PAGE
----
The human version of BSE is Variant Creutzfeldt-Jakob Disease (vCJD). "Regular" Creutzfeldt-Jakob Disease is a bit different from vCJD, but the symptoms are similar. From Wikipedia:

The first symptom of CJD is rapidly progressive dementia, leading to memory loss, personality changes and hallucinations. This is accompanied by physical problems such as speech impairment, jerky movements (myoclonus), balance and coordination dysfunction (ataxia), changes in gait, rigid posture, and seizures. The duration of the disease varies greatly, but sporadic (non-inherited) CJD can be fatal within months or even weeks (Johnson, 1998). In most patients, these symptoms are followed by involuntary movements and the appearance of a typical diagnostic electroencephalogram tracing.
The symptoms of CJD are caused by the progressive death of the brain's nerve cells, which is associated with the build-up of abnormal prion proteins. When brain tissue from a CJD patient is examined under a microscope, many tiny holes can be seen where whole areas of nerve cells have died. The word 'spongiform' in 'transmissible spongiform encephalopathies' refers to the 'spongy' appearance of the brain tissue.

Of vCJD, Wikipedia reports it is:

distinguished from the classical type by its early onset (usually in the 20s) and a predominance of psychiatric and sensory symptoms. The prions in this form are thought to be transmitted by consuming the nervous tissue of bovines with so-called mad cow disease (Bovine Spongiform Encephalopathy), although there is no definite proof of this association as yet. It has been shown, however, that PRPSc particles accumulate in gastrointestinal lymphoid tissue (specifically, Peyer's patches) in animals after oral infection (Maignien et al 1999; Beekes and McBride, 2000;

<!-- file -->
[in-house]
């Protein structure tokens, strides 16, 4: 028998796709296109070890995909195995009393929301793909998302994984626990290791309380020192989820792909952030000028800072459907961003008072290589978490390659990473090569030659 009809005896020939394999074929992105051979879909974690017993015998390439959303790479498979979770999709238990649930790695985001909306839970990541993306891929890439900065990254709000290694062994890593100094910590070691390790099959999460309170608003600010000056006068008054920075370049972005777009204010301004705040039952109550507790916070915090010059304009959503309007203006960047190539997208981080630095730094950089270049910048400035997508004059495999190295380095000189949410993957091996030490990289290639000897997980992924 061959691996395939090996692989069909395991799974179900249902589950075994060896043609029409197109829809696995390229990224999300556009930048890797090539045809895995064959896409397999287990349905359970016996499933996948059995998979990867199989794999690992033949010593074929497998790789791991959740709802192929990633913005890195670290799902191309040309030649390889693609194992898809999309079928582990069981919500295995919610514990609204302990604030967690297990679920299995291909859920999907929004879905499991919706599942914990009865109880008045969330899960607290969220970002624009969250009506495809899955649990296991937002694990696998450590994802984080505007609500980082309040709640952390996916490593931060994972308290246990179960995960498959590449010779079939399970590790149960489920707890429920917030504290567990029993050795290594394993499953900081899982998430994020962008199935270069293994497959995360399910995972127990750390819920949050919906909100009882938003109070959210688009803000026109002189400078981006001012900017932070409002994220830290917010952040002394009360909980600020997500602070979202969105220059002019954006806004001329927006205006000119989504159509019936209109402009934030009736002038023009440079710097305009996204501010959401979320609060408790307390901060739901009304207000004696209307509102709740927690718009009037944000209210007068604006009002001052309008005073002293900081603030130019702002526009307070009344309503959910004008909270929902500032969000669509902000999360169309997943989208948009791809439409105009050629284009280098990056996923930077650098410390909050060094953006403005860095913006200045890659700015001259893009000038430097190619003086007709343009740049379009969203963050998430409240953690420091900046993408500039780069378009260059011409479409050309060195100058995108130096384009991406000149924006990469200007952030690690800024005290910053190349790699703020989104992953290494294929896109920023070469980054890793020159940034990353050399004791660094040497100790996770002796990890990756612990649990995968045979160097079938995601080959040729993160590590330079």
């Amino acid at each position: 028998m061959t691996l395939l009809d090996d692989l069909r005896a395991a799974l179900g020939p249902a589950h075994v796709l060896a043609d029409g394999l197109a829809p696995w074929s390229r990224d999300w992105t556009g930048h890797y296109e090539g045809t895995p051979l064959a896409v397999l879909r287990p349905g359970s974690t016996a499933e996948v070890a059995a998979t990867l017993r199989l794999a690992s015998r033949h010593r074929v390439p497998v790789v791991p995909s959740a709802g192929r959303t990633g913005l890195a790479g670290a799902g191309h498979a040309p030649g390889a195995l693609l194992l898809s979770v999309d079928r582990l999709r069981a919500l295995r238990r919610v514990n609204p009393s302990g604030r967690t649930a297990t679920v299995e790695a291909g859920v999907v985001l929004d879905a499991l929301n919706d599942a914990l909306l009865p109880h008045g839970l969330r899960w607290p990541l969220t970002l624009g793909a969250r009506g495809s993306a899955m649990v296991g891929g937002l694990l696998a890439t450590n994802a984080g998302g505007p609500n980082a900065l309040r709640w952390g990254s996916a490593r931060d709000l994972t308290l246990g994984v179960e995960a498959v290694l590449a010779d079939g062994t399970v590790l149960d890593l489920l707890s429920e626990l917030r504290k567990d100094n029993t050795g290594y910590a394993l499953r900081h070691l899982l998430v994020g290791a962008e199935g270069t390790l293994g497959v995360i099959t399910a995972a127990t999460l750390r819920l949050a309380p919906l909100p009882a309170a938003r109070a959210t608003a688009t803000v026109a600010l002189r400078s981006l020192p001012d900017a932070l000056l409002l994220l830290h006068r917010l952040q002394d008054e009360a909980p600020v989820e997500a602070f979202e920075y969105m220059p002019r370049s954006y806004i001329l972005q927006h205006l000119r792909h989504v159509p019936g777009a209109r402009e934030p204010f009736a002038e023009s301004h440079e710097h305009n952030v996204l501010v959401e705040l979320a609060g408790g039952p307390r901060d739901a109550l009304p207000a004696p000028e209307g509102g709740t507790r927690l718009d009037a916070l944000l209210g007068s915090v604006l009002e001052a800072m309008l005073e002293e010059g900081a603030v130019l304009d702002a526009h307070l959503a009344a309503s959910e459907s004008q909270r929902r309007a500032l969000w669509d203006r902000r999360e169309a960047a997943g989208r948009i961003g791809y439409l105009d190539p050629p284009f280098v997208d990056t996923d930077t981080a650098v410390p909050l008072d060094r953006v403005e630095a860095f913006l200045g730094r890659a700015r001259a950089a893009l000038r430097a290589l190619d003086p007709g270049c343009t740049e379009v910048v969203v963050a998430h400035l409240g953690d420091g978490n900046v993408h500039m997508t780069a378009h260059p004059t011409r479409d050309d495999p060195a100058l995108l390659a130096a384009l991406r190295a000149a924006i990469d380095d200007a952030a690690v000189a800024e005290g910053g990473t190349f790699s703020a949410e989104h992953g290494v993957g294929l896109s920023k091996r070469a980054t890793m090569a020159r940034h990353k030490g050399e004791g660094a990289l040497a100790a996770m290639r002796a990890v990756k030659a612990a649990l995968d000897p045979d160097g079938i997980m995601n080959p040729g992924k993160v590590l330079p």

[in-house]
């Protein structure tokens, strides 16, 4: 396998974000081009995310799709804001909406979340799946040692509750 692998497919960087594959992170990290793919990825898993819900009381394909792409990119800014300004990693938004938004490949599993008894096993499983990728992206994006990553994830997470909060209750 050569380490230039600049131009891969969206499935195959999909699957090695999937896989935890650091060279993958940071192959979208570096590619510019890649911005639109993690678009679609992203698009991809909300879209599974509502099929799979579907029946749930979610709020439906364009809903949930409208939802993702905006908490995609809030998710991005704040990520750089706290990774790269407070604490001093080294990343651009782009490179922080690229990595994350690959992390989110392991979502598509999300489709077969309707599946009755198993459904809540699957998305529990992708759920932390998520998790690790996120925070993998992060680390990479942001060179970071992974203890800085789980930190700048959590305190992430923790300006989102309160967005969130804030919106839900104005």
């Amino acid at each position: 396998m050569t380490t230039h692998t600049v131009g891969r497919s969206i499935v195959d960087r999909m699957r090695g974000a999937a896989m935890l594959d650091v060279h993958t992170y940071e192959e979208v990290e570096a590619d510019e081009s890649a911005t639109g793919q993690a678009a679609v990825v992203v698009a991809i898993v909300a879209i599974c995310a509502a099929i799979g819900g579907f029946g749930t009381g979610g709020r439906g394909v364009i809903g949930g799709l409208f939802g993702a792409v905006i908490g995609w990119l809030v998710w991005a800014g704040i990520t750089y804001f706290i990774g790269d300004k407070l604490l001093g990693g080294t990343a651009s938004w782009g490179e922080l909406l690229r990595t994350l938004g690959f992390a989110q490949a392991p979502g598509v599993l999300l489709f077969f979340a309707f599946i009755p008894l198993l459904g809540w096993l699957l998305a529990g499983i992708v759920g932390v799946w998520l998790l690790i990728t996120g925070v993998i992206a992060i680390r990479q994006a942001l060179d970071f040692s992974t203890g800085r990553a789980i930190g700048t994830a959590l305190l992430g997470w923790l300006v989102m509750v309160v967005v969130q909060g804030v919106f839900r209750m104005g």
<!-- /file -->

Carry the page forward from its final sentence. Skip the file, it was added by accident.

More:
Shmakov and Ghosh, 2001; Ghosh 2002). Furthermore, in vitro studies have shown the uptake of these particles by human gastrointestinal tract cells (Morel et al, 2005). Further suggestive of an oral route of transmission in humans is the fact that over 95% of identified cases of vCJD are in Britain, which suffered a mad cow disease epidemic in the mid-80s. There are very few cases of vCJD. In Britain in 2005, 5 people died from vCJD. There are currently 5 people alive with vCJD in Britain.

You might notice that the connection between BSE and vCJD isn't proven and that "there are very few cases of vCJD." Dementia, personality changes, hallucinations, speech imparement, seizures? ONE case of vCJD is one too many. I shudder at the thought of contracting this disease, let alone someone I love. The kids are disappointed -- adiĆ³s burgers -- but no more beef.

I'll miss you, but I'd miss my mind more.